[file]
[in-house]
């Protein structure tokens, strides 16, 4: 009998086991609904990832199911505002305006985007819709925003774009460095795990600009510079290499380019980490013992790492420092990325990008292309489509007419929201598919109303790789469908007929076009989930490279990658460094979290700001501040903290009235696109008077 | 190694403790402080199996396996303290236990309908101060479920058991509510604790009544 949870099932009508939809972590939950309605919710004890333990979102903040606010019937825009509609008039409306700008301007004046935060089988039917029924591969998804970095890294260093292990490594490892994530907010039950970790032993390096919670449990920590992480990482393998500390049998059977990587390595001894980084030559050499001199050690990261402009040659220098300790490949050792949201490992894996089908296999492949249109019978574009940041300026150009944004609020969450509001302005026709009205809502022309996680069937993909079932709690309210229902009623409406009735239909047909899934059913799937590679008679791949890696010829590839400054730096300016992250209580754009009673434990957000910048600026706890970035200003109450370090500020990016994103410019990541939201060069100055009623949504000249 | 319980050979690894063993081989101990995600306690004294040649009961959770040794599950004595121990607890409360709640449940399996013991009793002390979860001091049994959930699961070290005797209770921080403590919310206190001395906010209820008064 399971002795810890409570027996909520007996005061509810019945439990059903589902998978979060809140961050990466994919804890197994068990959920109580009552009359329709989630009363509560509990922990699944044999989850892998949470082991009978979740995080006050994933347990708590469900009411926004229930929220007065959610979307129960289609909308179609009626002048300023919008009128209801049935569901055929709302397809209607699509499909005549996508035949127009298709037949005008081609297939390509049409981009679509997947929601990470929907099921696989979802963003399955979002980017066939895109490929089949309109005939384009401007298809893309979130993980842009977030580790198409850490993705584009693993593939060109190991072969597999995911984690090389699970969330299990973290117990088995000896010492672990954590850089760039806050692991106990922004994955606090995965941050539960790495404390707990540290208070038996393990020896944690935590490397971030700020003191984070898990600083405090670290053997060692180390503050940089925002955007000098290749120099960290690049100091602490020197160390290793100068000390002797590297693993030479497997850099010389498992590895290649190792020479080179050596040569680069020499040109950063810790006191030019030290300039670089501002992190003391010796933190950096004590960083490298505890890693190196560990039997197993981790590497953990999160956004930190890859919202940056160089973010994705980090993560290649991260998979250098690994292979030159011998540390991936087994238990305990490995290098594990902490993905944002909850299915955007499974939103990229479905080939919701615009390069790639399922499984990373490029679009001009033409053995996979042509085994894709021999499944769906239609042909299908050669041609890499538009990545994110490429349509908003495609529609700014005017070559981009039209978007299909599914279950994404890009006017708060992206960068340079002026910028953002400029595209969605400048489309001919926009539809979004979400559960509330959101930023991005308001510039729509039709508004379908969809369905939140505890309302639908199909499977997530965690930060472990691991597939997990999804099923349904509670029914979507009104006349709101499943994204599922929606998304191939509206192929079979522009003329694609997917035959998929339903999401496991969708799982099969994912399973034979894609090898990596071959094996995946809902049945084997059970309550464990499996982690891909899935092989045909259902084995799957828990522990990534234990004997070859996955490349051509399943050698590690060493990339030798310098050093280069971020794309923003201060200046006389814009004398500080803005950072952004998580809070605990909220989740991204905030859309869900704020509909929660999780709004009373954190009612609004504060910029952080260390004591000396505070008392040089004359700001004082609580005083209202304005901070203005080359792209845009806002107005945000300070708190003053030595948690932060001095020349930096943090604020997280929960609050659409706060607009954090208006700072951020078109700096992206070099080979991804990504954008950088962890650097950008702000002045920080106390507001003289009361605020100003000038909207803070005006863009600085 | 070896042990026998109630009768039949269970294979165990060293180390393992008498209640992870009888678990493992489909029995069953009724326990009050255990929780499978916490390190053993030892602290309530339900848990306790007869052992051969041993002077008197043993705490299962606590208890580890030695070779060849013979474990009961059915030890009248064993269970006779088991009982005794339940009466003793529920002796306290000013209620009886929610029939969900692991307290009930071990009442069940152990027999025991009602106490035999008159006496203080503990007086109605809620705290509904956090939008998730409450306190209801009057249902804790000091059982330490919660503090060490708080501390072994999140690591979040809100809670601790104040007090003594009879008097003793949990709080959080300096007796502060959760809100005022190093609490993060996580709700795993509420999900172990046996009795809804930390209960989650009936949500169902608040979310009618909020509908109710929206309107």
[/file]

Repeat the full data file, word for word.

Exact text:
[in-house]
């Protein structure tokens, strides 16, 4: 009998086991609904990832199911505002305006985007819709925003774009460095795990600009510079290499380019980490013992790492420092990325990008292309489509007419929201598919109303790789469908007929076009989930490279990658460094979290700001501040903290009235696109008077 | 190694403790402080199996396996303290236990309908101060479920058991509510604790009544 949870099932009508939809972590939950309605919710004890333990979102903040606010019937825009509609008039409306700008301007004046935060089988039917029924591969998804970095890294260093292990490594490892994530907010039950970790032993390096919670449990920590992480990482393998500390049998059977990587390595001894980084030559050499001199050690990261402009040659220098300790490949050792949201490992894996089908296999492949249109019978574009940041300026150009944004609020969450509001302005026709009205809502022309996680069937993909079932709690309210229902009623409406009735239909047909899934059913799937590679008679791949890696010829590839400054730096300016992250209580754009009673434990957000910048600026706890970035200003109450370090500020990016994103410019990541939201060069100055009623949504000249 | 319980050979690894063993081989101990995600306690004294040649009961959770040794599950004595121990607890409360709640449940399996013991009793002390979860001091049994959930699961070290005797209770921080403590919310206190001395906010209820008064 399971002795810890409570027996909520007996005061509810019945439990059903589902998978979060809140961050990466994919804890197994068990959920109580009552009359329709989630009363509560509990922990699944044999989850892998949470082991009978979740995080006050994933347990708590469900009411926004229930929220007065959610979307129960289609909308179609009626002048300023919008009128209801049935569901055929709302397809209607699509499909005549996508035949127009298709037949005008081609297939390509049409981009679509997947929601990470929907099921696989979802963003399955979002980017066939895109490929089949309109005939384009401007298809893309979130993980842009977030580790198409850490993705584009693993593939060109190991072969597999995911984690090389699970969330299990973290117990088995000896010492672990954590850089760039806050692991106990922004994955606090995965941050539960790495404390707990540290208070038996393990020896944690935590490397971030700020003191984070898990600083405090670290053997060692180390503050940089925002955007000098290749120099960290690049100091602490020197160390290793100068000390002797590297693993030479497997850099010389498992590895290649190792020479080179050596040569680069020499040109950063810790006191030019030290300039670089501002992190003391010796933190950096004590960083490298505890890693190196560990039997197993981790590497953990999160956004930190890859919202940056160089973010994705980090993560290649991260998979250098690994292979030159011998540390991936087994238990305990490995290098594990902490993905944002909850299915955007499974939103990229479905080939919701615009390069790639399922499984990373490029679009001009033409053995996979042509085994894709021999499944769906239609042909299908050669041609890499538009990545994110490429349509908003495609529609700014005017070559981009039209978007299909599914279950994404890009006017708060992206960068340079002026910028953002400029595209969605400048489309001919926009539809979004979400559960509330959101930023991005308001510039729509039709508004379908969809369905939140505890309302639908199909499977997530965690930060472990691991597939997990999804099923349904509670029914979507009104006349709101499943994204599922929606998304191939509206192929079979522009003329694609997917035959998929339903999401496991969708799982099969994912399973034979894609090898990596071959094996995946809902049945084997059970309550464990499996982690891909899935092989045909259902084995799957828990522990990534234990004997070859996955490349051509399943050698590690060493990339030798310098050093280069971020794309923003201060200046006389814009004398500080803005950072952004998580809070605990909220989740991204905030859309869900704020509909929660999780709004009373954190009612609004504060910029952080260390004591000396505070008392040089004359700001004082609580005083209202304005901070203005080359792209845009806002107005945000300070708190003053030595948690932060001095020349930096943090604020997280929960609050659409706060607009954090208006700072951020078109700096992206070099080979991804990504954008950088962890650097950008702000002045920080106390507001003289009361605020100003000038909207803070005006863009600085 | 070896042990026998109630009768039949269970294979165990060293180390393992008498209640992870009888678990493992489909029995069953009724326990009050255990929780499978916490390190053993030892602290309530339900848990306790007869052992051969041993002077008197043993705490299962606590208890580890030695070779060849013979474990009961059915030890009248064993269970006779088991009982005794339940009466003793529920002796306290000013209620009886929610029939969900692991307290009930071990009442069940152990027999025991009602106490035999008159006496203080503990007086109605809620705290509904956090939008998730409450306190209801009057249902804790000091059982330490919660503090060490708080501390072994999140690591979040809100809670601790104040007090003594009879008097003793949990709080959080300096007796502060959760809100005022190093609490993060996580709700795993509420999900172990046996009795809804930390209960989650009936949500169902608040979310009618909020509908109710929206309107």